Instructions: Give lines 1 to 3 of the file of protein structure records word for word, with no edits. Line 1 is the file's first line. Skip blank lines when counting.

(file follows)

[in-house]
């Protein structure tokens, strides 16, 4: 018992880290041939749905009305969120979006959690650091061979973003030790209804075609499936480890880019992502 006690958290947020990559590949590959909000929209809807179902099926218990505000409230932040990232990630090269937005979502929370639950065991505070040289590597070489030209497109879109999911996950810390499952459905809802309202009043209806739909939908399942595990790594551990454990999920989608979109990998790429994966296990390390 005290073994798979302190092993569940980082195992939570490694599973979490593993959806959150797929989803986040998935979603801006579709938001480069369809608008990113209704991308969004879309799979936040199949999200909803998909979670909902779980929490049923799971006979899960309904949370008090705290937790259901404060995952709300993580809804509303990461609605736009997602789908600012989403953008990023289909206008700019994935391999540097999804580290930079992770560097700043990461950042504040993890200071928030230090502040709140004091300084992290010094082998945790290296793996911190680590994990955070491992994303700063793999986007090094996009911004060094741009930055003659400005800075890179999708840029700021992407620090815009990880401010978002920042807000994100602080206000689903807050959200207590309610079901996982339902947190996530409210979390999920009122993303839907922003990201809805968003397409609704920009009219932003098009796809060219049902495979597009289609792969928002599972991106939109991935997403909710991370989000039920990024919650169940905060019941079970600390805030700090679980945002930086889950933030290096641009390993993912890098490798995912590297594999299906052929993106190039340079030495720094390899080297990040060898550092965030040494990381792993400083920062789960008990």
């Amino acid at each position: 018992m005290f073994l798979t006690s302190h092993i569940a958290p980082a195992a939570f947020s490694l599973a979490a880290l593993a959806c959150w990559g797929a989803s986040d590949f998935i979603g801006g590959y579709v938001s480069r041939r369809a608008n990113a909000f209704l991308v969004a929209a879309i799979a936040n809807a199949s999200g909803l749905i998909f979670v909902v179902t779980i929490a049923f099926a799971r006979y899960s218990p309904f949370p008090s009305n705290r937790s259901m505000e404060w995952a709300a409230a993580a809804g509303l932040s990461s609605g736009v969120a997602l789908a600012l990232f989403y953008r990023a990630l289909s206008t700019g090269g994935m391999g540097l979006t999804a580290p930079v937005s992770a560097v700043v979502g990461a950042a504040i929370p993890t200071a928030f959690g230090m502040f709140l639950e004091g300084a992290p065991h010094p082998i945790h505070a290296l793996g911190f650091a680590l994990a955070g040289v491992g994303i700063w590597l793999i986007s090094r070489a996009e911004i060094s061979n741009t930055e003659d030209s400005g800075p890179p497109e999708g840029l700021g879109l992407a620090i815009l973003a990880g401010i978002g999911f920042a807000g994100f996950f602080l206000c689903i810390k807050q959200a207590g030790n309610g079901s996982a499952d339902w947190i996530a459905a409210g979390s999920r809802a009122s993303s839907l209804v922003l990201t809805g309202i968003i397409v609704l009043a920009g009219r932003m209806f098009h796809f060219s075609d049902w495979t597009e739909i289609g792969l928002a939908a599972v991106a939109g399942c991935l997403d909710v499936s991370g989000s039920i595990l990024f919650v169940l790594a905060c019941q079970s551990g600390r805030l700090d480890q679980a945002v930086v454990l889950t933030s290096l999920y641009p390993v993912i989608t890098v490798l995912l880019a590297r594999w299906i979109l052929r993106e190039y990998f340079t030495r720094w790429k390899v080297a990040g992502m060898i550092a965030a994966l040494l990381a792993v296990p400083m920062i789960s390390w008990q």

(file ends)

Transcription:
[in-house]
């Protein structure tokens, strides 16, 4: 018992880290041939749905009305969120979006959690650091061979973003030790209804075609499936480890880019992502 006690958290947020990559590949590959909000929209809807179902099926218990505000409230932040990232990630090269937005979502929370639950065991505070040289590597070489030209497109879109999911996950810390499952459905809802309202009043209806739909939908399942595990790594551990454990999920989608979109990998790429994966296990390390 005290073994798979302190092993569940980082195992939570490694599973979490593993959806959150797929989803986040998935979603801006579709938001480069369809608008990113209704991308969004879309799979936040199949999200909803998909979670909902779980929490049923799971006979899960309904949370008090705290937790259901404060995952709300993580809804509303990461609605736009997602789908600012989403953008990023289909206008700019994935391999540097999804580290930079992770560097700043990461950042504040993890200071928030230090502040709140004091300084992290010094082998945790290296793996911190680590994990955070491992994303700063793999986007090094996009911004060094741009930055003659400005800075890179999708840029700021992407620090815009990880401010978002920042807000994100602080206000689903807050959200207590309610079901996982339902947190996530409210979390999920009122993303839907922003990201809805968003397409609704920009009219932003098009796809060219049902495979597009289609792969928002599972991106939109991935997403909710991370989000039920990024919650169940905060019941079970600390805030700090679980945002930086889950933030290096641009390993993912890098490798995912590297594999299906052929993106190039340079030495720094390899080297990040060898550092965030040494990381792993400083920062789960008990």
């Amino acid at each position: 018992m005290f073994l798979t006690s302190h092993i569940a958290p980082a195992a939570f947020s490694l599973a979490a880290l593993a959806c959150w990559g797929a989803s986040d590949f998935i979603g801006g590959y579709v938001s480069r041939r369809a608008n990113a909000f209704l991308v969004a929209a879309i799979a936040n809807a199949s999200g909803l749905i998909f979670v909902v179902t779980i929490a049923f099926a799971r006979y899960s218990p309904f949370p008090s009305n705290r937790s259901m505000e404060w995952a709300a409230a993580a809804g509303l932040s990461s609605g736009v969120a997602l789908a600012l990232f989403y953008r990023a990630l289909s206008t700019g090269g994935m391999g540097l979006t999804a580290p930079v937005s992770a560097v700043v979502g990461a950042a504040i929370p993890t200071a928030f959690g230090m502040f709140l639950e004091g300084a992290p065991h010094p082998i945790h505070a290296l793996g911190f650091a680590l994990a955070g040289v491992g994303i700063w590597l793999i986007s090094r070489a996009e911004i060094s061979n741009t930055e003659d030209s400005g800075p890179p497109e999708g840029l700021g879109l992407a620090i815009l973003a990880g401010i978002g999911f920042a807000g994100f996950f602080l206000c689903i810390k807050q959200a207590g030790n309610g079901s996982a499952d339902w947190i996530a459905a409210g979390s999920r809802a009122s993303s839907l209804v922003l990201t809805g309202i968003i397409v609704l009043a920009g009219r932003m209806f098009h796809f060219s075609d049902w495979t597009e739909i289609g792969l928002a939908a599972v991106a939109g399942c991935l997403d909710v499936s991370g989000s039920i595990l990024f919650v169940l790594a905060c019941q079970s551990g600390r805030l700090d480890q679980a945002v930086v454990l889950t933030s290096l999920y641009p390993v993912i989608t890098v490798l995912l880019a590297r594999w299906i979109l052929r993106e190039y990998f340079t030495r720094w790429k390899v080297a990040g992502m060898i550092a965030a994966l040494l990381a792993v296990p400083m920062i789960s390390w008990q």